I have written a lot about teaching and what’s important, but I would be remiss to not emphasize the reason I feel so strongly about creating a caring ethic within the classroom and school. And for me, that reason is very personal. And I certainly do not apply this reason as a blanket explanation for everyone in my situation, because it might not be true of everyone in similar circumstances to me. Nor would it preclude other people who are not like me. What I really want to say is this: I am a better teacher because I am a parent. Which really means that for me personally, it took becoming a parent to realize what it means to care deeply for children and their innate abilities as human beings. It took becoming a parent to learn how to really love. And it took becoming a parent to learn the depth of empathy and compassion and love.
I am not this type of person naturally. Some people are. It would not take becoming a parent for them to learn how to care. I am in absolute awe of these people. And I do not say that with any tone other than that of respect and wonder. For people who are naturally in possession of understanding as it concerns children and creating an ethic of caring, I would give you my absolute admiration. I wish I was like that. But I know who I am. And I am a work in progress.
When I became a mother, I became one reluctantly. Sure, I fell in love immediately. Sure I was for all appearances a great mother. But being a mother took a great deal of effort on my part. I was not naturally nurturing. Not naturally patient. Not naturally empathic. I was very self-centered in a lot of ways. Becoming a mother took the focus off me and placed it on the ‘others’ in my life. It made me broaden my horizons. Made me learn to care about people in ways I was unused to doing so. And I believe it made me a better person. Because it required so much of me, I had to transform in certain ways. And when transformation is a positive experience, as it was in my case, there is much to be gained. Much to learn. And much room for growth.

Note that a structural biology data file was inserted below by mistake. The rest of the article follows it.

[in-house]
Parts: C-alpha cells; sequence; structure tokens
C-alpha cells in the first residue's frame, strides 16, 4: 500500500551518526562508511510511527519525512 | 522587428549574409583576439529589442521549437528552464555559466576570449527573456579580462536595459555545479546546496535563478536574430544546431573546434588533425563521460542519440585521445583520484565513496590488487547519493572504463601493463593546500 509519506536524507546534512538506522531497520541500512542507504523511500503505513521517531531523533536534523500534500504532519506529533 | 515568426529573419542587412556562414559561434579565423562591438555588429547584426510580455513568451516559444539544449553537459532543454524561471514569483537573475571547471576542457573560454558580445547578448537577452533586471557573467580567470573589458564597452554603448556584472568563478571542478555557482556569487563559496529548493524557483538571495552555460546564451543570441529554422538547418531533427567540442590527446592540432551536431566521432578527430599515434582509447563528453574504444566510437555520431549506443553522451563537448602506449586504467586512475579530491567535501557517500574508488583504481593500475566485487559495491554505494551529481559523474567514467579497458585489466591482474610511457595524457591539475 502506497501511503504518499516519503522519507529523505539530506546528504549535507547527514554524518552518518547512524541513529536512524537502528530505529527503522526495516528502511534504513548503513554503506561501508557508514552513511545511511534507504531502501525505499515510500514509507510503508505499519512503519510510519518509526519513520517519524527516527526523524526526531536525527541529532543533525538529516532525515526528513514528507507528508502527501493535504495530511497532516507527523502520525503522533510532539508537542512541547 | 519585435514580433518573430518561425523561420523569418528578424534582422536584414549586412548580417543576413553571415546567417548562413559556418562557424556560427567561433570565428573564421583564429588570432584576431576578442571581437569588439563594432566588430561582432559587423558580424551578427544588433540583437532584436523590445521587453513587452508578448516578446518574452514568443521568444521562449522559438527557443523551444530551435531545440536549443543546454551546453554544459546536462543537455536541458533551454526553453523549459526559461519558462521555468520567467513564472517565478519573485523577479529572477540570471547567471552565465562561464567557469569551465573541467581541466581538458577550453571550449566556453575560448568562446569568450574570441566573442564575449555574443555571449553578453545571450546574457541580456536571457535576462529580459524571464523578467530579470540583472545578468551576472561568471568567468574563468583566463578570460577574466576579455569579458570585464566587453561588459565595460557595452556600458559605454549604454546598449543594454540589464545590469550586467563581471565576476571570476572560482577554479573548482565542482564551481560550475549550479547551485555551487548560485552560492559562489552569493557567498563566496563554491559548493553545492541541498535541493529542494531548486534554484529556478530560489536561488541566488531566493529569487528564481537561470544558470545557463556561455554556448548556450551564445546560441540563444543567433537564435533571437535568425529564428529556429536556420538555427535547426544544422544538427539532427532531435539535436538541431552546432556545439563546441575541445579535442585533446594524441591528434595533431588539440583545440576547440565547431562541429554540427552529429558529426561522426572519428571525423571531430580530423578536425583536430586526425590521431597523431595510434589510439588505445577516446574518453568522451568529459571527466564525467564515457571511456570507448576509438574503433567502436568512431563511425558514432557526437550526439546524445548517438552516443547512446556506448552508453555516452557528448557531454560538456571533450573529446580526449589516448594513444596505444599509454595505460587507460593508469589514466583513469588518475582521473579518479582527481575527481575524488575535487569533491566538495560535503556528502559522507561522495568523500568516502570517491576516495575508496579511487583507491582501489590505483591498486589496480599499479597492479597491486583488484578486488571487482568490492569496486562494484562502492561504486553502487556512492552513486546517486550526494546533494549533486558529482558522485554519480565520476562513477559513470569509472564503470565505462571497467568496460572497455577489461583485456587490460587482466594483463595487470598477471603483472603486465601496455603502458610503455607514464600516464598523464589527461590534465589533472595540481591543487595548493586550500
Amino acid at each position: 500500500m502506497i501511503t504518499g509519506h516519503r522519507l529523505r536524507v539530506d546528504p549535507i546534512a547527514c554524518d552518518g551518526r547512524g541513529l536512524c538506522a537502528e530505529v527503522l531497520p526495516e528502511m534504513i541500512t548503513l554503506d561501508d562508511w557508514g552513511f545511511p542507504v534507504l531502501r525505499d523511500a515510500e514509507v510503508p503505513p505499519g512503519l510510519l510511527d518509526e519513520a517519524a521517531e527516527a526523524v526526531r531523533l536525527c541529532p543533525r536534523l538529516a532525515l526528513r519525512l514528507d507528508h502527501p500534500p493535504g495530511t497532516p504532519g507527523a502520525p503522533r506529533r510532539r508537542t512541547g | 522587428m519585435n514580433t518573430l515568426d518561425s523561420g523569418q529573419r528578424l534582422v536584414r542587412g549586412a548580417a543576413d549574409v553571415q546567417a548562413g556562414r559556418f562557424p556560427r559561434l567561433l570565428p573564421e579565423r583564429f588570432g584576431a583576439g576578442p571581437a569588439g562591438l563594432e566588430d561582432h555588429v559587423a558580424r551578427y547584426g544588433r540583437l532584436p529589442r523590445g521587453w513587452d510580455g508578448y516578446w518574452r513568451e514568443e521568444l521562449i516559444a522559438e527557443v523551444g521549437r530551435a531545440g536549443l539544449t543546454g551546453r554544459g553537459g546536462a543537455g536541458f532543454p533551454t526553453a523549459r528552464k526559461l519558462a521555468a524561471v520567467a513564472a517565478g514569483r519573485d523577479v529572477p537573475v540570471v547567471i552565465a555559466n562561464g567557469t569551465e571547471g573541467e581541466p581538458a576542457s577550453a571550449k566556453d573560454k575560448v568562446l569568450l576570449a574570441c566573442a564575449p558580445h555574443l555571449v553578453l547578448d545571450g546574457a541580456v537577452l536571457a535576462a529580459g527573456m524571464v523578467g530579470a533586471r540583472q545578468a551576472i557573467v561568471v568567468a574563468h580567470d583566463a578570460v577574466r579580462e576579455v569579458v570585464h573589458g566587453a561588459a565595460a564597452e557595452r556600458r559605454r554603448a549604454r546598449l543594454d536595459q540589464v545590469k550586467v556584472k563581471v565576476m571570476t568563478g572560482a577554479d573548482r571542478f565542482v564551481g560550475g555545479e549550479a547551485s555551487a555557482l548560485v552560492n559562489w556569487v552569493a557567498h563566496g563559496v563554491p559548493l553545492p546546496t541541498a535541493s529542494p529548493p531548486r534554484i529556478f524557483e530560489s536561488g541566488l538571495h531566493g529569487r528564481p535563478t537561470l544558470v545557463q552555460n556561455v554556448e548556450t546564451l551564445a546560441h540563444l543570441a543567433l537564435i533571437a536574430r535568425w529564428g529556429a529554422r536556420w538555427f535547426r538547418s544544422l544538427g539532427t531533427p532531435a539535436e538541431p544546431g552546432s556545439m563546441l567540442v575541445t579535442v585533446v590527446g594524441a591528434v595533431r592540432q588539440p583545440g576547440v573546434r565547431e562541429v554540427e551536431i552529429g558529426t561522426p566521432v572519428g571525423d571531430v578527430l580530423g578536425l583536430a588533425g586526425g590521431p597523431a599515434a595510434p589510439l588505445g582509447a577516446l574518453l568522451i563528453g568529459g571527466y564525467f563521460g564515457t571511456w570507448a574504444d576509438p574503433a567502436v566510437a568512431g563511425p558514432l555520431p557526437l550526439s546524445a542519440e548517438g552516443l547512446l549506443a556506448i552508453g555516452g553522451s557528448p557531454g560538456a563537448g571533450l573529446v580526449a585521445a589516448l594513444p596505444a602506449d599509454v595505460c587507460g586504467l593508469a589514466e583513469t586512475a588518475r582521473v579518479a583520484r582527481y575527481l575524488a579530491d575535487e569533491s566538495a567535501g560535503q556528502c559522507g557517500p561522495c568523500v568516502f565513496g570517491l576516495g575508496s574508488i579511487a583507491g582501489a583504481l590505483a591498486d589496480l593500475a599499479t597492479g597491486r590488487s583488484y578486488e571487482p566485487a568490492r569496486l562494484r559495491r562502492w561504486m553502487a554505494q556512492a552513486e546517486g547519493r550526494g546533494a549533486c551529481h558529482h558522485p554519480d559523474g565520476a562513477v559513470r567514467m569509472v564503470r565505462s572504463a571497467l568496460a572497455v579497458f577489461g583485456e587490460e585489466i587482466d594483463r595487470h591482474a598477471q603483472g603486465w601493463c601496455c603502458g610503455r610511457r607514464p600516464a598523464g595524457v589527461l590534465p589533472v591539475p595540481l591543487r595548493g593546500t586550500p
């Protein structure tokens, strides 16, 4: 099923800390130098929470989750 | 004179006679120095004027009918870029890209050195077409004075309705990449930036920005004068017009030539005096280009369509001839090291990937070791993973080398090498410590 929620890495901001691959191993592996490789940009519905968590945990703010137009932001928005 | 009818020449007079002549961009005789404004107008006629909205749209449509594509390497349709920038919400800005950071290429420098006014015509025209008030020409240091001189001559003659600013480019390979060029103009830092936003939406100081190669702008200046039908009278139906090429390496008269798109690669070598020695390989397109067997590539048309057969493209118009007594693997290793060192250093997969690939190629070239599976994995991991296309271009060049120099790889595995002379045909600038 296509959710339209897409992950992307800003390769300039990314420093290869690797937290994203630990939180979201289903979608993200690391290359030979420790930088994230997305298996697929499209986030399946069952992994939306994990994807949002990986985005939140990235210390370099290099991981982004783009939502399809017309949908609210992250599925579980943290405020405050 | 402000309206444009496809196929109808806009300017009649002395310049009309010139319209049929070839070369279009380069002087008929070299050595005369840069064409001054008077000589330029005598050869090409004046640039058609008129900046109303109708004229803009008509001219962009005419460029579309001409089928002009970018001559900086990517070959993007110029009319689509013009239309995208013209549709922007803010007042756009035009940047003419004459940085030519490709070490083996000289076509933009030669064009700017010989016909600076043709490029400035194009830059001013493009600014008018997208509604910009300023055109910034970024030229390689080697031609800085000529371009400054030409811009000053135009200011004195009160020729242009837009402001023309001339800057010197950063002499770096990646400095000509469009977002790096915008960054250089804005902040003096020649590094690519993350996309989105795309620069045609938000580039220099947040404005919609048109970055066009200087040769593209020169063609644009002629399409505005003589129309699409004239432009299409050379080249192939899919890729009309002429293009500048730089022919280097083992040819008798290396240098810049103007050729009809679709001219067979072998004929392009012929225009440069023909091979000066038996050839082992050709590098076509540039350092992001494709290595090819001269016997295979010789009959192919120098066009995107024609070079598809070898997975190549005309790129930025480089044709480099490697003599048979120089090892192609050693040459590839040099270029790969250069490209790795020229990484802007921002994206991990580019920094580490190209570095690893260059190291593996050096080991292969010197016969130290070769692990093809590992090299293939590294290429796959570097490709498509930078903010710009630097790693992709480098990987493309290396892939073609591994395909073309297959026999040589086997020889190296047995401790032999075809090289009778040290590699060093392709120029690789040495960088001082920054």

Similarly, when I became a teacher, I became one reluctantly. I was on the track towards getting my double honors degree in Political Science and Journalism. I was going to be a foreign correspondent. I didn’t actually aspire to be a teacher. I probably would have picked any other career than this one had I been given a choice. My life path led me, however, to meet a boy. And that boy lived on a small Island where there was a small university. And that university offered neither of those areas to major in. So, after much deliberation and counselling by my future husband, I instead chose to take a different path and become a teacher. With a specialty in history (not my first love) and a minor in Political Studies.
Life is so interesting. Because when we are in the moments we are in, we wonder why life is unfolding as it is. I certainly asked those questions of myself. I was driven and focused- not patient and long-suffering. I wasn’t the best pick for teacher material. But somehow, I enrolled in the small program offered in my province and I found out very quickly that while teaching might not have been my first love, I could come to love it deeply as I grew into myself.
The ‘self’ I grew into was a different person than the one I had been before. And while I hate to say ‘better’ I will say I developed some character traits along the way that helped me grow as an individual, teacher and then mother.
1.) I became more empathic. As I realized that teaching was less about subjects of expertise and more about people, I found it appealed to me more as a career choice. And in time, because of the people I interacted with and was involved with- I eventually saw teaching as less than a career and more of a calling. It became for me a higher calling- a sacred thing. For I saw that I was accountable for the ways in which I interacted with the human beings in my care (all of them, from staff, to students to parents to general public and personnel): I saw them as people. And I began to care more and more deeply about the ways in which I interacted with people. I began to care about the students and their overall experience. I began to care about teachers as people. I began to care about parents (especially after becoming one) because I saw how much their children were their absolute treasures here on earth. How much my own children were mine. And I began to consider how much trust I placed in teachers myself- and how much trust parents entrusted me with looking after these treasures. And in the process, I became more empathic as a teacher. As a mother. As a friend. As a wife. As a person.